Do The Big Firms Really Care About You?

In 2019 James Gorman, the CEO of Morgan Stanley, made $29 million[1].  Brian Moynihan, CEO of Bank of America/Merrill Lynch made $26.5 million[2].  Are those compensation packages justified?  Who pays for these exorbitant salaries along with the excessive compensations of other senior executives?  As you may have guessed, the clients at these firms pay for these million dollar salaries!

With many senior executives making so much money they would surely be grateful to the clients that allow them to own their many vacation homes.  It would make them really want to serve the clients at their firms and go above and beyond for them, right?  Unfortunately, reality paints a much different picture.  During the coronavirus market panic Morgan Stanley couldn’t even keep its systems up and running[3].  Additionally, in 2017 they were fined $13 million for allowing advisors to make unnecessary trades in client accounts to increase commissions[4]. Merrill Lynch was fined $8 million for overcharging clients on mutual funds[5].  UBS had to pay a $3.5 million fine as well to settle charges with the U.S. Securities and Exchange Commission for overcharging clients on mutual fund trades[6].  With so many other fines for wrongdoing like this that could be listed, it leads one to wonder what benefit investors really have by keeping their hard-earned dollars at these large firms.

Having spent the first 13 years of my career at one of these large firms I can tell you a few things about how they operate.  First, they are all publicly traded companies and publicly traded companies exist to do one thing – maximize profits for shareholders.  Our joke among the financial advisors and staff at my office during the time I worked there was that our firm motto was, “Sticking our hand into advisor and client pockets as much as we can legally get away with.”  Given the numerous fines these firms have had to pay I guess we were being generous when we used the word legally.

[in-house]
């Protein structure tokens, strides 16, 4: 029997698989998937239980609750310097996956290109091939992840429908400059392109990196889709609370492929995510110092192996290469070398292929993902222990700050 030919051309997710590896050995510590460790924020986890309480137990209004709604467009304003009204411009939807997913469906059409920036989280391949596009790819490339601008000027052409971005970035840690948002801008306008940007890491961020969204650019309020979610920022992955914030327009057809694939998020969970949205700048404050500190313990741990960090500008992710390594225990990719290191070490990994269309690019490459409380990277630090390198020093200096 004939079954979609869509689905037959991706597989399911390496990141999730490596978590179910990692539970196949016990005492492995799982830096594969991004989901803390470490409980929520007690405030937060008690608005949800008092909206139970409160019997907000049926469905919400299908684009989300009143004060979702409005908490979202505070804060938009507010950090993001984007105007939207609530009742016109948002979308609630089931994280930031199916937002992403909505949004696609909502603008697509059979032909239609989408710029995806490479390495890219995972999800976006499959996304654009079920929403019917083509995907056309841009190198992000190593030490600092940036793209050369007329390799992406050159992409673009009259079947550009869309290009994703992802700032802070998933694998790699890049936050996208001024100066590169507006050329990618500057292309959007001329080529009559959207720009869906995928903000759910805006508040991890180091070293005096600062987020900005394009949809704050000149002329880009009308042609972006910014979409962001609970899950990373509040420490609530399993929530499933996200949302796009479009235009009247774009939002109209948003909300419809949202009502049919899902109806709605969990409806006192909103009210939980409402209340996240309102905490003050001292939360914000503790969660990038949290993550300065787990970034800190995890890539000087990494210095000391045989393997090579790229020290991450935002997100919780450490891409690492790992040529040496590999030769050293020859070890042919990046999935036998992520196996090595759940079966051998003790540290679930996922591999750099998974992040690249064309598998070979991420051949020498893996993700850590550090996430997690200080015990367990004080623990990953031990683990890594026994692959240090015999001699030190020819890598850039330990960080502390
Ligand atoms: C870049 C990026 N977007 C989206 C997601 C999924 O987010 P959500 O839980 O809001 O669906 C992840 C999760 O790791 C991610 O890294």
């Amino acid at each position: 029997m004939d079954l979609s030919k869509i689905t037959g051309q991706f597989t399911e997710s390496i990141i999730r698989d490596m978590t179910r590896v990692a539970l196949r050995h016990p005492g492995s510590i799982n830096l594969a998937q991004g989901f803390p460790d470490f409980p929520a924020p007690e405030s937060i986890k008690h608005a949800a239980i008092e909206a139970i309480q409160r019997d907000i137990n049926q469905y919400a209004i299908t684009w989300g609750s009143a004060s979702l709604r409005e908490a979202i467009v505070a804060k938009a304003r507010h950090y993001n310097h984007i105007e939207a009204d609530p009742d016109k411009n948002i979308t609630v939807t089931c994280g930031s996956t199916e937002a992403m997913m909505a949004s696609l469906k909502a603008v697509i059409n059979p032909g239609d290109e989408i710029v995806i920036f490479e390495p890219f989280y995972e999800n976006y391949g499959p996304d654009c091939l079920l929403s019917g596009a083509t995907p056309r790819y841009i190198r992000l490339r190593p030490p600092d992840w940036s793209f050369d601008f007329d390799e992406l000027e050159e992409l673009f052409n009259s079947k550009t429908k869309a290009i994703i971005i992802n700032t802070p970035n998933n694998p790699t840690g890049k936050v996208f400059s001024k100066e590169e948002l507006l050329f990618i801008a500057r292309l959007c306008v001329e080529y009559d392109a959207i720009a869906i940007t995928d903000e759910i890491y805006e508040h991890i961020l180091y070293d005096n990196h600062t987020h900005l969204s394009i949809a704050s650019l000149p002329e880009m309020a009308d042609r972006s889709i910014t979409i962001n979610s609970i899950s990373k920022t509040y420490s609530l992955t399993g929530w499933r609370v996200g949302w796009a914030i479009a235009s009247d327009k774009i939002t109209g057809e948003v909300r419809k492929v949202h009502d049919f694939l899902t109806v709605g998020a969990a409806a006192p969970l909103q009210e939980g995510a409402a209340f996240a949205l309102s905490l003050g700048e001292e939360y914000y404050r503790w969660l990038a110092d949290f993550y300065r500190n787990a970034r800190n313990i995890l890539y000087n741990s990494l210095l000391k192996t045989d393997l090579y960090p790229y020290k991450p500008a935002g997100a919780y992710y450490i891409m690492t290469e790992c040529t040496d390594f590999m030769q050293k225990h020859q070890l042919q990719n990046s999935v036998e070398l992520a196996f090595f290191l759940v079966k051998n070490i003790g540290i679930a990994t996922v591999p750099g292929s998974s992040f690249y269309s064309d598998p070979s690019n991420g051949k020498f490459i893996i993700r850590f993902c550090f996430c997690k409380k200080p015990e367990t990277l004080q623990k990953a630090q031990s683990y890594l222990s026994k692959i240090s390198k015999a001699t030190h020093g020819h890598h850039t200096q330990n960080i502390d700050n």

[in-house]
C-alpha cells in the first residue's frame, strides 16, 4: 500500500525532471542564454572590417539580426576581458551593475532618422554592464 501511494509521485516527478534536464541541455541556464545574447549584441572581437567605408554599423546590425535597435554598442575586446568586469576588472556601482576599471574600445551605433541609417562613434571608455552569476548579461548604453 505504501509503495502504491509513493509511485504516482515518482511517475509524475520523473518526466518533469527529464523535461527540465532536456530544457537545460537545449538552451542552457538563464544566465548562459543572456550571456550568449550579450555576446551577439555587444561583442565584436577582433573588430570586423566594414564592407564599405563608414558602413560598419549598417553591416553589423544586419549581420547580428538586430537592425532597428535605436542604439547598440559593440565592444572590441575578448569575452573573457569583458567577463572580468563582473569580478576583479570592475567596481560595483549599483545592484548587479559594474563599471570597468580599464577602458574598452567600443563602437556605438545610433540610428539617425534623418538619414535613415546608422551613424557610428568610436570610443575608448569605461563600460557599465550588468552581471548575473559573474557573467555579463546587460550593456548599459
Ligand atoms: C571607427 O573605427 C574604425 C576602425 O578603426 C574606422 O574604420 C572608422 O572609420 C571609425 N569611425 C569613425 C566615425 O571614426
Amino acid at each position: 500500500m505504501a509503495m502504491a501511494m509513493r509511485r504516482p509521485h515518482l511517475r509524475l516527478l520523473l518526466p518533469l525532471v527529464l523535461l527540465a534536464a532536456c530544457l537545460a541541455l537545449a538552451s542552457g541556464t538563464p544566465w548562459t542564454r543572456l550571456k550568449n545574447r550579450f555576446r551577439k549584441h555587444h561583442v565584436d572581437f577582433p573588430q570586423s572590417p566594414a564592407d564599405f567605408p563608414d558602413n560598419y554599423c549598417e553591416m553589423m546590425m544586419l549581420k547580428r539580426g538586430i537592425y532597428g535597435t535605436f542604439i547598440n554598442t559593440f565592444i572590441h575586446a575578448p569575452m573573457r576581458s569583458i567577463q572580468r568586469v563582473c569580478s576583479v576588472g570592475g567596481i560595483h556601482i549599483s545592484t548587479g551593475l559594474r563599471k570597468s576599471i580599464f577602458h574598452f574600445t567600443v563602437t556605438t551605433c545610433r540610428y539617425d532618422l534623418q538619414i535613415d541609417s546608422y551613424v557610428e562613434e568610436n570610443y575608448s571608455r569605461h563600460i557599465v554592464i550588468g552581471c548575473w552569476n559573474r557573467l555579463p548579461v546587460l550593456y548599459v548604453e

I also recall a time when we were constantly pressured to get our clients to do mortgages with our firm because of the profits associated with that.  Another employee I knew was buying a new house and did their mortgage through the firm.  At the end of the process the real estate agent told them that it was the worst experience he had ever had with a mortgage lender.  And to top it all off after the mortgage was processed the firm missed one of the property tax payments causing a whole other headache for my colleague to deal with.

Although it can be argued that the wirehouse firms have certainly committed many missteps in taking care of their clients, most financial advisors genuinely care about their clients and do want the best for them.  As a result, advisors have been leaving the large firms in droves to be able to be true fiduciaries for clients and free of the corporate mandates and shackles[7].  Thankfully, this result is expected to continue.  This will force the large firms to either make major changes to better align with their clients or become obsolete.  Either way that is good news for investors.

Robert David

Portfolio Manager & Financial Advisor
Bluewater Investment Strategies, a member of Advisory Services Network, LLC

All views/opinions expressed are solely those of the author and do not reflect the views/opinions held by Advisory Services Network, LLC.